Select Committee on European Union First Report


Changes to the regulation and supervision of financial markets, nationally and on a cross-border basis, have been proposed in response to the financial crisis. The European Commission has published three key proposals, updating capital requirements and deposit guarantee schemes and introducing rules on rating agencies. Sub-Committee A, under the Chairmanship of Baroness Cohen of Pimlico, has decided to commence an inquiry examining the role of European Union regulation in the financial sector, the effectiveness of these proposals and further responses at a European level.

The inquiry will seek to answer the following questions:

(1)  Current Commission Proposals: Will enforcing a prudential financial regime be an effective method of preventing a repeat of the financial turmoil? Will Commission proposals amending the Capital Requirements Directive and introducing rules on credit rating agencies prevent a future crisis? What dangers are presented by these amendments? Are changes needed to International Accounting Standards? How effective are current proposals to protect bank deposits?

(2)  Further Legislative Opportunities: How can we achieve a coherent set of rules on last resort assistance, deposit protection and bank insolvency proceedings? Should a revised directive on the reorganization and winding up of credit institutions include a system of prompt corrective action, with intervention triggers tied to a leverage or liquidity ratio? Do rules on state aid to the banking sector need to be clarified? What other rules are needed to ensure financial stability in Europe?

(3)  EU Supervisory Reform: Do we need a European System of Financial Supervisors or a central European authority to supervise pan-European financial institutions? What type of fiscal resources should such an authority have access to? How effective would group supervision be in creating a unified system of supervision across the single market? Would group supervision assert the primacy of large supervisors to the detriment of the supervising bodies of smaller Member States? Do we need a rethink of the home-host country divide with regard to supervision and crisis management in the EU?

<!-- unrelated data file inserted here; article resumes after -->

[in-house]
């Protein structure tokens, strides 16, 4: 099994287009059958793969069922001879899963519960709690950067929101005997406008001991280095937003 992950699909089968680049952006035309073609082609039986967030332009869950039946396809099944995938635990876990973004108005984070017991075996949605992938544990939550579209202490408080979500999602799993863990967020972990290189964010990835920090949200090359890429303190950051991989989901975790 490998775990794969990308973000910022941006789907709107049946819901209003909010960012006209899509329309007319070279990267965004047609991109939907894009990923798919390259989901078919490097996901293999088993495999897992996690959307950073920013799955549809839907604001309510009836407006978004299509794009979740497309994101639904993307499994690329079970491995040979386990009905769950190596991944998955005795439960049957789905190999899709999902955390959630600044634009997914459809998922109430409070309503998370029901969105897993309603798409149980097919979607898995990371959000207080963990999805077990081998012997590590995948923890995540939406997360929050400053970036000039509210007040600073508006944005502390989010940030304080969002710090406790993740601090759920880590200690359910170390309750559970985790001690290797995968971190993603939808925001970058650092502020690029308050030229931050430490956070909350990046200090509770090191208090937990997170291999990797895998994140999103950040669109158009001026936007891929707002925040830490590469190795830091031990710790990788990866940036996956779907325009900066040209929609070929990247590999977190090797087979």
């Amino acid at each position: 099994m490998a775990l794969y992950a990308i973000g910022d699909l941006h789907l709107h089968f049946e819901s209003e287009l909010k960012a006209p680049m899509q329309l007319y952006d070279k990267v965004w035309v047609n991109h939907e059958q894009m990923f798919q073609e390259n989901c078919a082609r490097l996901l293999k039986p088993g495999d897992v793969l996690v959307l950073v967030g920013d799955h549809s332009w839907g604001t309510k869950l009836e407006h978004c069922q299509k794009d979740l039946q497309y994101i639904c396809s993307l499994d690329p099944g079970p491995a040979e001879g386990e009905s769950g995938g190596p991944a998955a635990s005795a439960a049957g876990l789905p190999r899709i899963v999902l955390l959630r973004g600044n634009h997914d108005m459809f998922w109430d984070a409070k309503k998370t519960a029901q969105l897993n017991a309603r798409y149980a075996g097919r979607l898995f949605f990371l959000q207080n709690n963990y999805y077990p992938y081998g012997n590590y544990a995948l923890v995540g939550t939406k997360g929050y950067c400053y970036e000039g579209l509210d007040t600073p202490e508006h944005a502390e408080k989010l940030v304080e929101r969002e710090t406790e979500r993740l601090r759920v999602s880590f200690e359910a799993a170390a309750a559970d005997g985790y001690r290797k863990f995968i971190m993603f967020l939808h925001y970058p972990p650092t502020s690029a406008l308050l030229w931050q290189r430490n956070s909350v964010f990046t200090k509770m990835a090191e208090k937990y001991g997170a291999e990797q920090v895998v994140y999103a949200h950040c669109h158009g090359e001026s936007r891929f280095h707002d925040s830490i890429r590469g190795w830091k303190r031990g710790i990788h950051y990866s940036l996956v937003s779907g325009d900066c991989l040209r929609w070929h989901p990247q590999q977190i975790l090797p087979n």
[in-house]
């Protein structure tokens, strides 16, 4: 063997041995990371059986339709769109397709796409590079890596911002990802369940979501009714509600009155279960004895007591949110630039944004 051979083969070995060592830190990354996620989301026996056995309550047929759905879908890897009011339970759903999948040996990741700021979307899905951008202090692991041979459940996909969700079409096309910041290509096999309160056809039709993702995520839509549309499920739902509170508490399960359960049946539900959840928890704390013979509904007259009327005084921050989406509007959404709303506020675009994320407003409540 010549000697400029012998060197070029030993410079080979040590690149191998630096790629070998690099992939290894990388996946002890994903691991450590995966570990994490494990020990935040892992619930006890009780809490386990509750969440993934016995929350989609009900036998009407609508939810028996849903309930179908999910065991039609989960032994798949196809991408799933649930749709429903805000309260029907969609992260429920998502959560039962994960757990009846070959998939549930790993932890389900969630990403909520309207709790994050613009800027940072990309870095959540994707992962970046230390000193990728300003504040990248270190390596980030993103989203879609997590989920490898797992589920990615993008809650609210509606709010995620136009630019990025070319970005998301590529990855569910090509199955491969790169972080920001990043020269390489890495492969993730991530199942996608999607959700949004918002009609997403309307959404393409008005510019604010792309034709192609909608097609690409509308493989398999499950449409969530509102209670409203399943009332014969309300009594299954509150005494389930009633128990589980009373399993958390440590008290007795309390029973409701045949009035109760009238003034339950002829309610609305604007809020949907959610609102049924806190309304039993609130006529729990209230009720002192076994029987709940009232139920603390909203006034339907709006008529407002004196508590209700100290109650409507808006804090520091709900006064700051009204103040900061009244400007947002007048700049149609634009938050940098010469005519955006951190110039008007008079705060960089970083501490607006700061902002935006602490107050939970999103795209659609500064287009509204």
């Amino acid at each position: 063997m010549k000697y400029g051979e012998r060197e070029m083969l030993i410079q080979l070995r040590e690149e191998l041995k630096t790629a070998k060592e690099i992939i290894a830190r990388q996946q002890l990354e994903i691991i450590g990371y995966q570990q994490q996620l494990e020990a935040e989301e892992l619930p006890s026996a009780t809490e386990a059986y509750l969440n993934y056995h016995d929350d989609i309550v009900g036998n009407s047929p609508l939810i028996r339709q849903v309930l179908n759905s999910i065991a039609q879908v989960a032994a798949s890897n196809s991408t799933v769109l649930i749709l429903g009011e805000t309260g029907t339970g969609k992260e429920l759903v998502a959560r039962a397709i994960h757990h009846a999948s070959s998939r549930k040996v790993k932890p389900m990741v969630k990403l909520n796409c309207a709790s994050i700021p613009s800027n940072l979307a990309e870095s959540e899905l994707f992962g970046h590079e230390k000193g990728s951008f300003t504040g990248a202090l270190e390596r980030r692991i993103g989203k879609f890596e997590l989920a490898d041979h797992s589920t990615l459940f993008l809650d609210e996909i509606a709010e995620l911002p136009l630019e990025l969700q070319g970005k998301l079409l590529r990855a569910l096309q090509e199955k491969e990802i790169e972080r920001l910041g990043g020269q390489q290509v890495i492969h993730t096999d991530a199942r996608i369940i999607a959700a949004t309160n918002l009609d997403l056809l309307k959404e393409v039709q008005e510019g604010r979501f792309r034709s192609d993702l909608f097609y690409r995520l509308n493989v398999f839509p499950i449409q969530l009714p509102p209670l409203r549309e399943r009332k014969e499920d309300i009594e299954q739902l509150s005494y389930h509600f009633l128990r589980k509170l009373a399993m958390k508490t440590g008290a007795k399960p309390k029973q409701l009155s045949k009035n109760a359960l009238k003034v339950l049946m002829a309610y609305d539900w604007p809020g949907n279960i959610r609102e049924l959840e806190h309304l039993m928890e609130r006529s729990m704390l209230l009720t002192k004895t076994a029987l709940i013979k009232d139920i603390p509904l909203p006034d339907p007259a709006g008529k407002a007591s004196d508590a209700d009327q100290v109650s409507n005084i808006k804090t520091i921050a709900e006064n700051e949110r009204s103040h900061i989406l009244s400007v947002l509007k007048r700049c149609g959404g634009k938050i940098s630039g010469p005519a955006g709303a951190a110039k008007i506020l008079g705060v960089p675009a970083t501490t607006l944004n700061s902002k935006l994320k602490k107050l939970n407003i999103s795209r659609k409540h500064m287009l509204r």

(4)  Working Practices: Do EU institutions need to amend their working practices on financial services? How effective are current working practises in providing a rapid response to a crisis?

(5)  Global Supervisory Reform: Does the turmoil signal the need for a global supervisory system? If so, what role should the EU and existing financial institutions, such as the IMF, take in this system? Is a new Bretton Woods agreement necessary?

The aim of this inquiry is to provide an opinion on the effectiveness of the Commission responses, inform the debate surrounding these issues within EU institutions and examine possible opportunities for further reform. The inquiry does not intend to examine whether the United Kingdom should join the eurozone, nor the effectiveness of the national Government response to the crisis.

Guidance to those submitting written evidence

Written evidence is invited in response to the questions above, to arrive by no later than 9 February 2009.

The questions above cover a broad range of topics and there is no need for individual submissions to deal with all the issues. Evidence should be kept as short as possible: submissions of not more than four sides of A4 paper of free-standing text, excluding any supporting annexes, are preferred. Submissions longer than this should contain a summary. Paragraphs should be numbered.

Evidence should be sent in hard copy and electronically to the addresses below.

Evidence should be attributed and dated, with a note of the author's name and position. Please state whether evidence is submitted on an individual or corporate basis.

Evidence becomes the property of the Committee, and may be printed or circulated by the Committee at any stage. You may publicise or publish your evidence yourself, but in doing so you must indicate that it was prepared for the Committee.

Submissions will be acknowledged. Any inquiries should be addressed to Robert Whiteway, Clerk of Sub-Committee A, Committee Office, House of Lords, London SW1A 0PW; telephone 020 7219 3616; fax 020 7219 6715; e-mail

This is a public call for evidence. You are encouraged to bring it to the attention of other groups and individuals who may not have received a copy directly.

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